Four Epictetian Analogies Explaining Stoicism
Born in 55, Epictetus was enslaved early in his life or even from birth, as he was taken to Rome “as a boy” by Epaphroditus (Seddon). As a slave, he was introduced to and studied Stoicism with Musonius Rufus, who some modern scholars call “the Roman Socrates” (Gaius Musonius Rufus and Lutz, 4). Prior to 89, he was freed and then sometime between 89 and 95 he was part of the group of philosophers who were expelled from Rome by the emperor Domitian (Long, 9). From Rome, he fled to Nicopolis where he founded his philsophy school and taught there for the remainder of his life (Seddon). Epictetus’ student Arrian wrote much of what survives of his teachings today. Arrian wrote them “as a literal record of Epictetus’ teachings, based on the notes he took as a student” (Epictetus, et al., ivvv). If nothing else could be said of Epictetus, the one idea he relentlessly taught was to live Stoicism. In the Handbook, he emphasizes that the only pride one ought to have is not for the ability to read and understand the teachings, but to apply them (Handbook 49). Because of his impact on his students, he earned a legendary reputation and was more popular in his day than Plato was in his (Seddon).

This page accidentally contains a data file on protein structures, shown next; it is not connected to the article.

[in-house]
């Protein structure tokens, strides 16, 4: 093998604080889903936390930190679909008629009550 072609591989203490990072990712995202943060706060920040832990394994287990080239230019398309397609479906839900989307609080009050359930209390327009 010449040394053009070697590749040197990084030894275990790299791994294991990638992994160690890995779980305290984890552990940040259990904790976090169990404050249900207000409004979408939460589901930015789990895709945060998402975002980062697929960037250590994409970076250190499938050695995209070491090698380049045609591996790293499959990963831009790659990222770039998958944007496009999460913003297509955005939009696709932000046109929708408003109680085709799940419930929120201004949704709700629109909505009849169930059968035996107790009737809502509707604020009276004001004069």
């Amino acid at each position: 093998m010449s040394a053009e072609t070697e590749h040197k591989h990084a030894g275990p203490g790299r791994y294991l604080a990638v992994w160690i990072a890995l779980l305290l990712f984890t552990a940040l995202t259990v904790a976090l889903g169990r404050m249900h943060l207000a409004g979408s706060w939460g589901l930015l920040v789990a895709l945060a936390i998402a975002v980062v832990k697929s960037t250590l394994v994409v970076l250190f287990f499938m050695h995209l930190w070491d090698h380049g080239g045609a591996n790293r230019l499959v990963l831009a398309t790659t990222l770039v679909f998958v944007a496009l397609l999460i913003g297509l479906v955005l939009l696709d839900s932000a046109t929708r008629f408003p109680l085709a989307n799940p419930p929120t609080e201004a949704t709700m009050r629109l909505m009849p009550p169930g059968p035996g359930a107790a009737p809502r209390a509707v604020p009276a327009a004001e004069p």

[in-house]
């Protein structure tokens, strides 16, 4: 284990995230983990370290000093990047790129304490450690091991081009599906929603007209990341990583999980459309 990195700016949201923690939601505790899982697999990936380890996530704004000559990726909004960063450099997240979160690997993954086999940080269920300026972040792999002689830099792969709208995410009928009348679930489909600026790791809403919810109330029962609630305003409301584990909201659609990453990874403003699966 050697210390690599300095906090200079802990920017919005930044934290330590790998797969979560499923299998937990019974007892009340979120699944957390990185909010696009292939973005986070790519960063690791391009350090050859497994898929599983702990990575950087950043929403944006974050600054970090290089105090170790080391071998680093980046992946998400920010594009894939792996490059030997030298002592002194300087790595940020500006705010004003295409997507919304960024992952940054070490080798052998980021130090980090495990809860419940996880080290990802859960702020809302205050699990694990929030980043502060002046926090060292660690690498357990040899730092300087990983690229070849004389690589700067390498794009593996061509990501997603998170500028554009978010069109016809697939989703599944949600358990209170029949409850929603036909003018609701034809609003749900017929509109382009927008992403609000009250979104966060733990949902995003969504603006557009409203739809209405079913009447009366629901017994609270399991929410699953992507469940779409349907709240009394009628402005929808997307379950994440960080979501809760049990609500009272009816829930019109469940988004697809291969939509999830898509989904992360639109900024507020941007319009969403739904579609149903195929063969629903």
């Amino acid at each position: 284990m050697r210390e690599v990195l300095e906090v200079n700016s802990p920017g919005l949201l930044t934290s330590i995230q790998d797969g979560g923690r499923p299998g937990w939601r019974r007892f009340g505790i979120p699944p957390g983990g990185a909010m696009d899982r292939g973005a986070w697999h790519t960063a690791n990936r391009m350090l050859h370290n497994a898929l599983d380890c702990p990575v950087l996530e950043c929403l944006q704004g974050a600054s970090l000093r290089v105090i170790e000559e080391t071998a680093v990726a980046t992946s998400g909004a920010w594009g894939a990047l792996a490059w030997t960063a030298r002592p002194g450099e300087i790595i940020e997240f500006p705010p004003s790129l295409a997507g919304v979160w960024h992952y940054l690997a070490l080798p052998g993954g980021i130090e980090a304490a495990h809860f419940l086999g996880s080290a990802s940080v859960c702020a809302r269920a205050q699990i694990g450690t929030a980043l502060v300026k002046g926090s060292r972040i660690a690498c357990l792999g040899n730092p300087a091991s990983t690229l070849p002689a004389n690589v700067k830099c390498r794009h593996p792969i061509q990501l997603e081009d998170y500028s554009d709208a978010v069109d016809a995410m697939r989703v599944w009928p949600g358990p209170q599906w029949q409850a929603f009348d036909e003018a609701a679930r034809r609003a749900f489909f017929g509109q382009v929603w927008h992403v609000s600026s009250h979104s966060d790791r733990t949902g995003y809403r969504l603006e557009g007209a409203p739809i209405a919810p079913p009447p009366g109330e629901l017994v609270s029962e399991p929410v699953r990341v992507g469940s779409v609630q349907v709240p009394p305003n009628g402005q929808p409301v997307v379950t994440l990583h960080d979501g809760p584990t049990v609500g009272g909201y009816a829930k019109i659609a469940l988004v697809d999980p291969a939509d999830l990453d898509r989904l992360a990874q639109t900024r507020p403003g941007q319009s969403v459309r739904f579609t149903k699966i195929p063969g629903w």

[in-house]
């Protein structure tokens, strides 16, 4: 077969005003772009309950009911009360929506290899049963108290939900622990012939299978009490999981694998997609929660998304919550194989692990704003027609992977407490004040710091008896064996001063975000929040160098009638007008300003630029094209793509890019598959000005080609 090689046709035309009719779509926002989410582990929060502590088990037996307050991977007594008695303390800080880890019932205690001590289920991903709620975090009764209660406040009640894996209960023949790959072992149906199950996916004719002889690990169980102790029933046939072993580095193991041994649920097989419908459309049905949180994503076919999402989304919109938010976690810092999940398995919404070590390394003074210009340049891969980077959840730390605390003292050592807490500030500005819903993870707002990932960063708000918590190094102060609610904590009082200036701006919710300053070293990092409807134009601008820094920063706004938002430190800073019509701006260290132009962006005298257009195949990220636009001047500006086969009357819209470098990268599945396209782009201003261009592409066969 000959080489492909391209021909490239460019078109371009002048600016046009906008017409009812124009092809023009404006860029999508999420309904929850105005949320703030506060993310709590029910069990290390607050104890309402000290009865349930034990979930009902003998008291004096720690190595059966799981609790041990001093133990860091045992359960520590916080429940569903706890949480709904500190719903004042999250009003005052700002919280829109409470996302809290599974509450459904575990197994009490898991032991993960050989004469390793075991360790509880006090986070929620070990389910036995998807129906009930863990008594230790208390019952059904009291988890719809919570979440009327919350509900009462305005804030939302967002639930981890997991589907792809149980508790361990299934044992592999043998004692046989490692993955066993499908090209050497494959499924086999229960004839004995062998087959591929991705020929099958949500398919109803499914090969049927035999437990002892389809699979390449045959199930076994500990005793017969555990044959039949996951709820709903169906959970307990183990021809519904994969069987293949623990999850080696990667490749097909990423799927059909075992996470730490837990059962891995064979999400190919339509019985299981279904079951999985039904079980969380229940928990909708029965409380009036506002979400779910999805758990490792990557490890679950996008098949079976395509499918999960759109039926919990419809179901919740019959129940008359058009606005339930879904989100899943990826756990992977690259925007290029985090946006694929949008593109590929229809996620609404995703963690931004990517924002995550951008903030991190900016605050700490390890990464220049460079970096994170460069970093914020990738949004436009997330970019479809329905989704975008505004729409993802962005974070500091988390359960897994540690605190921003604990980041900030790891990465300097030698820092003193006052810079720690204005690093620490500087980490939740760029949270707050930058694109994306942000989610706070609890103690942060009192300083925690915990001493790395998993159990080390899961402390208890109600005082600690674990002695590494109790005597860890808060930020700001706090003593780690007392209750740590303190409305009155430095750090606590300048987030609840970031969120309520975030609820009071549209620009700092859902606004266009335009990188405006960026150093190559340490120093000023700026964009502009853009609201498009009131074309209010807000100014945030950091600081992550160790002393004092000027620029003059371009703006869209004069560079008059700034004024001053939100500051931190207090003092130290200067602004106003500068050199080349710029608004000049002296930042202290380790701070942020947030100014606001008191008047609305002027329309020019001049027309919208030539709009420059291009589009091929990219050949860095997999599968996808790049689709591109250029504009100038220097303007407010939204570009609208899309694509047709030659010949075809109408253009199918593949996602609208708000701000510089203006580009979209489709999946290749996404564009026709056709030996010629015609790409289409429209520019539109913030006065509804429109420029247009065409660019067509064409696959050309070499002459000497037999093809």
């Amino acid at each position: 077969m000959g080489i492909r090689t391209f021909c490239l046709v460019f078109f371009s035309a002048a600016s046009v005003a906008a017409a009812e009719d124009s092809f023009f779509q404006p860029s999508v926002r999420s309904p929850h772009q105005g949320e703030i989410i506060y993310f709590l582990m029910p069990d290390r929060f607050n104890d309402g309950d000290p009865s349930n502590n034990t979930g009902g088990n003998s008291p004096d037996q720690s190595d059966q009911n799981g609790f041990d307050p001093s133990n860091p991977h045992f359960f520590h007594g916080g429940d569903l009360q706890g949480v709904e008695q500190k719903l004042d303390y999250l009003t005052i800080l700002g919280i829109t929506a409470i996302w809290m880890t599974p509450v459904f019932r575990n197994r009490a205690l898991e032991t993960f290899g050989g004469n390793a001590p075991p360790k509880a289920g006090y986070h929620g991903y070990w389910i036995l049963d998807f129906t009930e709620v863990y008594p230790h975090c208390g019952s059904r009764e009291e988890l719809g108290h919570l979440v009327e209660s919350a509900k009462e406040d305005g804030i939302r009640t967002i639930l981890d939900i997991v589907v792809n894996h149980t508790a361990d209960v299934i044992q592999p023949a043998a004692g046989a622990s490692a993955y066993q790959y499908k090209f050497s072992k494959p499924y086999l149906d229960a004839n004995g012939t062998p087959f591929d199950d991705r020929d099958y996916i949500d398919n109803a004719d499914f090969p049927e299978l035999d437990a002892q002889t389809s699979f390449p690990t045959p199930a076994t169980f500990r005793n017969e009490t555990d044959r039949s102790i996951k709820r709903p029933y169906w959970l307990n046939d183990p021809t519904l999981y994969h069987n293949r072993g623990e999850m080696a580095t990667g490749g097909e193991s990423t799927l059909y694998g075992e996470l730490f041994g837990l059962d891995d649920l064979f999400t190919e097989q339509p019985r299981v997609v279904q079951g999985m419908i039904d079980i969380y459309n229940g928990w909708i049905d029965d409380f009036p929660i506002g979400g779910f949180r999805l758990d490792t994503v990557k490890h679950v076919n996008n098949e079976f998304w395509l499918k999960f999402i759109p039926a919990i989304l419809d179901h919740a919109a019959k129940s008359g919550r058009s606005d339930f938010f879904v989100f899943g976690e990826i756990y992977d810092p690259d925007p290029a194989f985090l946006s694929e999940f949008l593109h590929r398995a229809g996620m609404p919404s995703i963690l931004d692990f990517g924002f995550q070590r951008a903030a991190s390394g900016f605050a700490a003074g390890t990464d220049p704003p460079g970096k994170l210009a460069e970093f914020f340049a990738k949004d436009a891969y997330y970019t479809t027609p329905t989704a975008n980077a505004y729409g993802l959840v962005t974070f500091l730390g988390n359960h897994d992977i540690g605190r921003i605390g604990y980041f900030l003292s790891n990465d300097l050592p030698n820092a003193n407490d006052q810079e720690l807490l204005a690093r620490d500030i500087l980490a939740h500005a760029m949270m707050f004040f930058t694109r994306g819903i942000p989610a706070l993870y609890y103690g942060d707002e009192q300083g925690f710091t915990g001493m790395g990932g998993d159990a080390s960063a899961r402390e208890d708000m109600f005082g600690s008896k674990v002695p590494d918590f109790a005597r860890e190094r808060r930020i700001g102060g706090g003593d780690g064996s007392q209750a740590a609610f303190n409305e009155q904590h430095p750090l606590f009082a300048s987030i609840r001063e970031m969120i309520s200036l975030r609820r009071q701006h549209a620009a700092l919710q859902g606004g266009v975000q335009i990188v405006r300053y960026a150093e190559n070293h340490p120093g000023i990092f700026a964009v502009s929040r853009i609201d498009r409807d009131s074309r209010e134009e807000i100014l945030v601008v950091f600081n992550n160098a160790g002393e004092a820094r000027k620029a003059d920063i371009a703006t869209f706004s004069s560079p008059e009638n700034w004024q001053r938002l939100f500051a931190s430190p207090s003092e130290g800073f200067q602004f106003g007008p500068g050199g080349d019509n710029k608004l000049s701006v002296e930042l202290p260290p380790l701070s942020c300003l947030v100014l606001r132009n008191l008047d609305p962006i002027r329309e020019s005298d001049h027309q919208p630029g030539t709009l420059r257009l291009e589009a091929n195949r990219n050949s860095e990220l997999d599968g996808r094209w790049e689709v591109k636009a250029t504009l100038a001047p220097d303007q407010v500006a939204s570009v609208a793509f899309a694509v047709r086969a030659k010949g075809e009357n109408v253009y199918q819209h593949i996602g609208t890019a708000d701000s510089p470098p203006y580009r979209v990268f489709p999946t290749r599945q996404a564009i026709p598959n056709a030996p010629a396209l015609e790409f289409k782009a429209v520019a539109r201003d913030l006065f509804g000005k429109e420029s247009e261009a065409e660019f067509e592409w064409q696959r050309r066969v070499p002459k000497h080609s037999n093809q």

Stoicism is learned and lived in three parts: logic, physics, and ethics. All three work together to explain the whole philosophy. Early founders of Stoicism used analogies to explain the three topics. One analogy is that of an egg where the shell represents logic, the egg white represents ethics, and the yolk represents physics. Two other analogies compared philosophy to the body (bones and sinews as logic, flesh as ethics, and the soul as physics), and a fruit field (wall as logic, fruit as ethics, land, and trees as physics) (Long and Sedley, 158). The point of these analogies was to show that all three are necessary and one could not truly understand or live Stoicism with only one or two topics.